A voice woke me out of a deep sleep.
“Whassat?” it asked.
The voice sounded familiar. Whose is it?
Oh, it’s mine.
I sat up.
The woods outside my bedroom window breathes with the sound of the wind in the tree tops.
We sleep with the windows open, so I often hear strange sounds in the night; sounds that never bothered me when we lived in the city. There, my mind filtered out the things I didn’t need to know, like the brawls in the alley or the occasional gunshot, but here in the country, it’s different. I’ve not adjusted to the sounds of country nights.
Like that one.
Rural evenings are filled with nature’s racket. Mostly it is critters spamming for sex; like the love-starved chipmunk who clucks for hours at the same annoying tempo, but this is not him.
If it were, I would have stuck my head out the window and shouted, “Ladies, help the little feller out so we can all get some sleep!”
But like I say, it is not him. I’ve not heard this sound before.
What is it about it that bothers me so? I don’t know. It is not a cry for food, sex or territory. Just one annoying…
Now I am hopelessly awake.
“Whassat?” mumbles my wife.
“I dunno,” I tell her.
She returns to sleep.
I lay there anticipating the next chirp, but it doesn’t come…..
Then it does.
I go to the window to listen. Under the breath of the wind, I hear nature’s heartbeat, the rhythmic strumming of crickets; a sound I have always found soothing.
But whoa! Wait a minute. It’s not coming from the woods, it is coming from behind me – in the house. Suddenly, I know what it is. It is a smoke alarm complaining about a low battery.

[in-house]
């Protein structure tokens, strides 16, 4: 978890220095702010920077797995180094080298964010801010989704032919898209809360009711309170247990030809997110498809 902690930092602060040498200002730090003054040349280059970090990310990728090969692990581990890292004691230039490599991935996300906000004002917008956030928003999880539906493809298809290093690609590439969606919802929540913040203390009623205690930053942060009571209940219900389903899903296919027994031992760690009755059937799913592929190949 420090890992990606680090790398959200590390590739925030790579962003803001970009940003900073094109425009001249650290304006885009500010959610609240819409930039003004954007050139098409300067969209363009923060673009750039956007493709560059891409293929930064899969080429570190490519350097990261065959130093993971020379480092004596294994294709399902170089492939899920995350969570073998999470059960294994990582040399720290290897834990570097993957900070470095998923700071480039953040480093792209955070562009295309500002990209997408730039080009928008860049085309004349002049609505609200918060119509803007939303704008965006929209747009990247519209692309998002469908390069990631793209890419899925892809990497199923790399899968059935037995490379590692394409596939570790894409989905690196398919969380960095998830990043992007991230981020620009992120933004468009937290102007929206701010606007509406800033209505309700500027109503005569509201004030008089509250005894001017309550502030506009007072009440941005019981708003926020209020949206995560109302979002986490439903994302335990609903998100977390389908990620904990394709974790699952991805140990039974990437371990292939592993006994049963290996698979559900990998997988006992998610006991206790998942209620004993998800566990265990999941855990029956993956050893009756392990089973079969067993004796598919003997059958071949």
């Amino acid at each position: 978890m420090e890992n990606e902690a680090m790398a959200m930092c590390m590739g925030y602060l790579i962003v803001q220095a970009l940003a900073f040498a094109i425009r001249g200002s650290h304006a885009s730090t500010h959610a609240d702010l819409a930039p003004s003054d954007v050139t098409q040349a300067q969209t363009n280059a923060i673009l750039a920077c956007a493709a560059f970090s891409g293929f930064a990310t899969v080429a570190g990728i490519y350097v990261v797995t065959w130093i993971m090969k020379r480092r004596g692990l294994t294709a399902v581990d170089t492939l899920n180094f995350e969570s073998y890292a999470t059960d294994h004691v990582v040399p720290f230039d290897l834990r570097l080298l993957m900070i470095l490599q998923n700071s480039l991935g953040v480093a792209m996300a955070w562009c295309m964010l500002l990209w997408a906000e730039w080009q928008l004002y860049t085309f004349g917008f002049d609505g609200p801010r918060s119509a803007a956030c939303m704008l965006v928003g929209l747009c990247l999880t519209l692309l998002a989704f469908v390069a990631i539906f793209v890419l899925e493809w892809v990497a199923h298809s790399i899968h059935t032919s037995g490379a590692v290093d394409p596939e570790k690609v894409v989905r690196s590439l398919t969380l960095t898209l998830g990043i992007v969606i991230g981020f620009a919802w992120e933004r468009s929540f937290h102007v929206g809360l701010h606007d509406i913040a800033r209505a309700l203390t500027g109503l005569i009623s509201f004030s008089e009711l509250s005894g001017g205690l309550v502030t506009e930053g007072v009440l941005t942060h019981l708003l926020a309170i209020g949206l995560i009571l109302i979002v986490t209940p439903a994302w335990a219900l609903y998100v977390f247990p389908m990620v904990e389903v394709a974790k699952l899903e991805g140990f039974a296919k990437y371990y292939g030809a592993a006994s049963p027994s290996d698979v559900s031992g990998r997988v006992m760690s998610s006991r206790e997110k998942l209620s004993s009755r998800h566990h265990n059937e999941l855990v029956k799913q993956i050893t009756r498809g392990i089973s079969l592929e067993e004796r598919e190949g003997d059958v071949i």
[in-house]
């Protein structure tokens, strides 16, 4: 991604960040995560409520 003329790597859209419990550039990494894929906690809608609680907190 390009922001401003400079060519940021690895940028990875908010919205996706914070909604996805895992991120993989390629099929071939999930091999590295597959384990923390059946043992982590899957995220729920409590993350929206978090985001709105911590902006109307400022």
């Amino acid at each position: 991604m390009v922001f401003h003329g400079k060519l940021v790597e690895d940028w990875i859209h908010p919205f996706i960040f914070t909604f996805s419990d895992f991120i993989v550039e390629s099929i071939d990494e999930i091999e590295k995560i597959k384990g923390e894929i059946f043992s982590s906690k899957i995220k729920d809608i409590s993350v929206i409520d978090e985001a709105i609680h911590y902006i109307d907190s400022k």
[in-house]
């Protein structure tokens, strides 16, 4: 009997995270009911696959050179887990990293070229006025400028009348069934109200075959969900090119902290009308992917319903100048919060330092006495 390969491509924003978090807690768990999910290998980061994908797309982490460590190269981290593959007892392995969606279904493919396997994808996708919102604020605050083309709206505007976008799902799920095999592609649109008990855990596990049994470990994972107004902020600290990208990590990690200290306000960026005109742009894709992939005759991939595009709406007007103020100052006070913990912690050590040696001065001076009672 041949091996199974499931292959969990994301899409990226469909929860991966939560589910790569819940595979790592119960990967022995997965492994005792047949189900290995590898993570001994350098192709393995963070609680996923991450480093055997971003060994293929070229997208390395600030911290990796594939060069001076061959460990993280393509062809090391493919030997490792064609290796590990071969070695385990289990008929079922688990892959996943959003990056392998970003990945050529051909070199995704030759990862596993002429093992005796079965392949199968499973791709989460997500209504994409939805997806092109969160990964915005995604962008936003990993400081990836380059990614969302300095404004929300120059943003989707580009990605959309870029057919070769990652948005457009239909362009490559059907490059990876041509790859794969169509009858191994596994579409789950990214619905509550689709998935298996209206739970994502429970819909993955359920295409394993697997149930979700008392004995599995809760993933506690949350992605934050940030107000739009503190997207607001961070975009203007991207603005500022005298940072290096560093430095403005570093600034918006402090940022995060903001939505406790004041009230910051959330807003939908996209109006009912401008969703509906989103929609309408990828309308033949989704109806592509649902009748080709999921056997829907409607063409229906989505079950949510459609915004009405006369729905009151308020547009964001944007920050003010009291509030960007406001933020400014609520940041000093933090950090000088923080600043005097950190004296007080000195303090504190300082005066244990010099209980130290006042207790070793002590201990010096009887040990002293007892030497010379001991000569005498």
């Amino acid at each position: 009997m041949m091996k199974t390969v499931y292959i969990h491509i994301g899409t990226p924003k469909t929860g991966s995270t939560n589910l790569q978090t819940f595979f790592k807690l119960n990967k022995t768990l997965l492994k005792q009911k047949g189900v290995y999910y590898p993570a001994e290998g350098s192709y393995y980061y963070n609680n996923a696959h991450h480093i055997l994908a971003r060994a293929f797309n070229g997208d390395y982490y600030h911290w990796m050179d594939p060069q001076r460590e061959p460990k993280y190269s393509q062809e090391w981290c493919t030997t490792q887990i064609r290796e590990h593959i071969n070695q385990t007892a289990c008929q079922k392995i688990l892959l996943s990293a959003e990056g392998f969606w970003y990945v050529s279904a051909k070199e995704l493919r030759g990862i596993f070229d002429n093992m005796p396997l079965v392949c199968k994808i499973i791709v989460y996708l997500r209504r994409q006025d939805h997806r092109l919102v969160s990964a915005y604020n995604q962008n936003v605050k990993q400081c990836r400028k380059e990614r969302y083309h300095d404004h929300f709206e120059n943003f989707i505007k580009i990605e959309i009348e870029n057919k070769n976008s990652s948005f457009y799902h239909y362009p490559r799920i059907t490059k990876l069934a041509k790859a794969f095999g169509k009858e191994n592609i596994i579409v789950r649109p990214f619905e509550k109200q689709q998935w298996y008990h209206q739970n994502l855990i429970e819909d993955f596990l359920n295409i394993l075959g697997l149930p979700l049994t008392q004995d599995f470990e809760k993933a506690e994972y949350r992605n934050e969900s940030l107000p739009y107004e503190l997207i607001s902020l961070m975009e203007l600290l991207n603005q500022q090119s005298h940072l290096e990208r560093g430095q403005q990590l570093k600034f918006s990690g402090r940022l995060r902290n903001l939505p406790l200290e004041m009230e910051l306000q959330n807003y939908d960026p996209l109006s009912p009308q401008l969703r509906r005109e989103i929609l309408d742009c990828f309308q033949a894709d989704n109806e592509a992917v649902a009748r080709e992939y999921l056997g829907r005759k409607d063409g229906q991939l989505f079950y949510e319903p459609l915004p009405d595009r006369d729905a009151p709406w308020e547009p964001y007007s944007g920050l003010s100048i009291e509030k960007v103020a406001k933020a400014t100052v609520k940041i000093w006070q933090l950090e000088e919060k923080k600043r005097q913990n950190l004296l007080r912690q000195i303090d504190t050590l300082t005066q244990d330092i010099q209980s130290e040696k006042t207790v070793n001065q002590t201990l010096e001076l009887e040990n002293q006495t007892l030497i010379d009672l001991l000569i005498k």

I listen for the next chirp.
It seems to come from everywhere and nowhere. I have no idea which alarm is bad, so I go into the hall to stand under the alarm there.
Nope. Not that one. I move to the living room and wait.
It is not the living room alarm either. More like in the dining room. So I stand on my tiptoes and try to twist that dining room alarm out of its bracket.
It won’t budge.
By this time, I’ve lost my temper. I give the whole assembly a hard counter-clockwise twist, ripping the bracket from the ceiling.
This time the sound comes from the living room. I go back there to wait.
That one comes off the ceiling too, but a few moments later –
I can’t stand the chirping anymore. I rampage through the kitchen and into the laundry room, ripping down the detectors as I go and tossing them onto the pile on the living room table.
Thank God, the sound finally comes from the pile, but now what do I do? I have no batteries.
Believe me, I get it. I understand the necessity of smoke detectors. I also understand that procrastinators like me must be nagged into action but even procrastinators need sleep.
I resolve to replace the detectors in the morning but when I do that, I’m getting good ones with brackets that work, but what to do with the old ones?
I get an idea.
I step out on the porch and cradle an alarm in the curve of my hand. I take a few practice swings then fling it like a Frisbee far out into the woods. The little white disk arcs gracefully into trees.
It hits an oak tree. Now there is a satisfying sound. Then one after another its little brothers follow it into the woods.
Finally it is quiet…. too quiet.
My tantrum has upset the crickets. They have all fallen silent. So silent that way out there in the woods, I hear a faint…
Now, I’ll never get to sleep.